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Skiing didn’t gain popularity in most of the country until after World War II, but people were already sliding down Casper Mountain by the 1930s, according to Bruce Lamberson, the owner of Mountain Sports in Casper.

“It was one of the earliest ski areas in the country,” he said.

Lamberson, who was speaking about the history of Casper Mountain at the Casper Rotary Club’s Monday meeting, explained that Casper has a “lot of heritage” when it comes to the wintertime sport.

And that heritage is still going strong today.

About 250 people attended the recent open house for Hogadon Basin Ski Area’s new city-owned lodge, said Lamberson.

“It was wonderful,” he recalled. “It was a huge event with mountain residents and outdoor enthusiasts and we had a blast.”

The Nov. 4 event included wine-tasting, hors d’oeuvres and a ribbon-cutting ceremony.

Skiers and snowboarders used to complain about a variety of issues at the old lodge: The building wasn’t handicapped-accessible, there weren’t enough bathrooms and purchasing ski passes and rental equipment involved going to separate locations.

But the new two-story facility features multiple bathrooms, a bar area with indoor and outdoor seating, a spacious dining room with floor-to-ceiling windows and an elevator that makes the building compliant with the Americans with Disabilities Act. Due to the additional space, purchasing ski passes, lessons and paying for rentals can now be done at the same location.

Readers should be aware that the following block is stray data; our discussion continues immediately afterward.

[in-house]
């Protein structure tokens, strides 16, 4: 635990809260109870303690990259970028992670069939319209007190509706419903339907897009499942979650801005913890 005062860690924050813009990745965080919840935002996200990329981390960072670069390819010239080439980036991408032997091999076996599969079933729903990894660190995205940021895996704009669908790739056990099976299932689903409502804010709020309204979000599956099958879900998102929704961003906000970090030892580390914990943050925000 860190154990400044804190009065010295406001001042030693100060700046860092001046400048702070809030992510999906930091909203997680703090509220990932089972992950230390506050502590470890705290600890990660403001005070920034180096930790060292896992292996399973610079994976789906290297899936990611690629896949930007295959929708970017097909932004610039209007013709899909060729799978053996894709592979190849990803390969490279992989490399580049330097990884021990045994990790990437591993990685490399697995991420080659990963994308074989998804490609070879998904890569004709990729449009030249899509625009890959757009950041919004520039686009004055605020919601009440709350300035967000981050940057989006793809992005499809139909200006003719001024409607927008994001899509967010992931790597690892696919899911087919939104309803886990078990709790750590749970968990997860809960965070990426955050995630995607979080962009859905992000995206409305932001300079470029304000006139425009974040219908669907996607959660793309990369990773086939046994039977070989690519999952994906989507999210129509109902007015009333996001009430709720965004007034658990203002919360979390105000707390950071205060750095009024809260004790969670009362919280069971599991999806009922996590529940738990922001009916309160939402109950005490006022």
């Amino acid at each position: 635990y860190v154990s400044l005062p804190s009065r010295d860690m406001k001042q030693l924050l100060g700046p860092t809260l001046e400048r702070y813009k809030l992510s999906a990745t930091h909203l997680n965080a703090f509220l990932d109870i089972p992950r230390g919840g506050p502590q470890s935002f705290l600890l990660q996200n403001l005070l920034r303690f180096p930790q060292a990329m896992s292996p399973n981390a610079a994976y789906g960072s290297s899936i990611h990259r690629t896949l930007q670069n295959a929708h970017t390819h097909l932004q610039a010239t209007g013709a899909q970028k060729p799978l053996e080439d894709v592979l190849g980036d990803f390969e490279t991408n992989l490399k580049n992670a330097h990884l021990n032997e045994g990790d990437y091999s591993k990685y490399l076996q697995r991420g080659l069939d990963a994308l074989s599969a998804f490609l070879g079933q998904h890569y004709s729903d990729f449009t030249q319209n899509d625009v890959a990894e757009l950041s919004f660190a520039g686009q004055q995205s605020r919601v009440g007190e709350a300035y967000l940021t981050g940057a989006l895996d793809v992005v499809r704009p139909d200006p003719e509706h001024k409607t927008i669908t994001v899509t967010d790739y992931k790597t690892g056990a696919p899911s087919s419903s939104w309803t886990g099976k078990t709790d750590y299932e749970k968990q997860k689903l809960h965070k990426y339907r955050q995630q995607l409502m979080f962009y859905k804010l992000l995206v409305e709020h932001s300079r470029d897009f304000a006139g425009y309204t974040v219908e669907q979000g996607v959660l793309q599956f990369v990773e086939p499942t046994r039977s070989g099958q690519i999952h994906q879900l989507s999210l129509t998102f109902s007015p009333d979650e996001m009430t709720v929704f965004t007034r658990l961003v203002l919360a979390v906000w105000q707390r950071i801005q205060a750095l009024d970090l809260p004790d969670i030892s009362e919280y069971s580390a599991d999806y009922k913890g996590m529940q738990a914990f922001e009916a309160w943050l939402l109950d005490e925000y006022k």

City Manager Carter Napier was unable to attend the opening, but said he was impressed when he toured the facility a few days prior.

“I thought it looked wonderful,” he said. “To call it an improvement over the old facility is a huge understatement.”

Although the project’s $5.3 million price tag generated some controversy when it was approved in spring 2016, Mayor Kenyne Humphrey previously told the Star-Tribune that she thinks most residents have since embraced the idea.

The mayor added that a new facility was sorely needed.

“Hogadon really just kind of started falling apart over the last decade,” she said. “It actually reached a point where the building was structurally unsafe.”

City officials are hoping the new lodge will appeal to more than just skiers and snowboarders. Hikers and mountain bikers can use the facility in the warmer months, and the venue can be rented out for holiday parties, weddings or other events all throughout the year.

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Katie King covers the city of Casper.


Local Government Reporter

Katie King joined the Star-Tribune in 2017 and primarily covers issues related to local government. She previously worked as a crime reporter in the British Virgin Islands. Originally from Virginia, Katie is a graduate of James Madison University.

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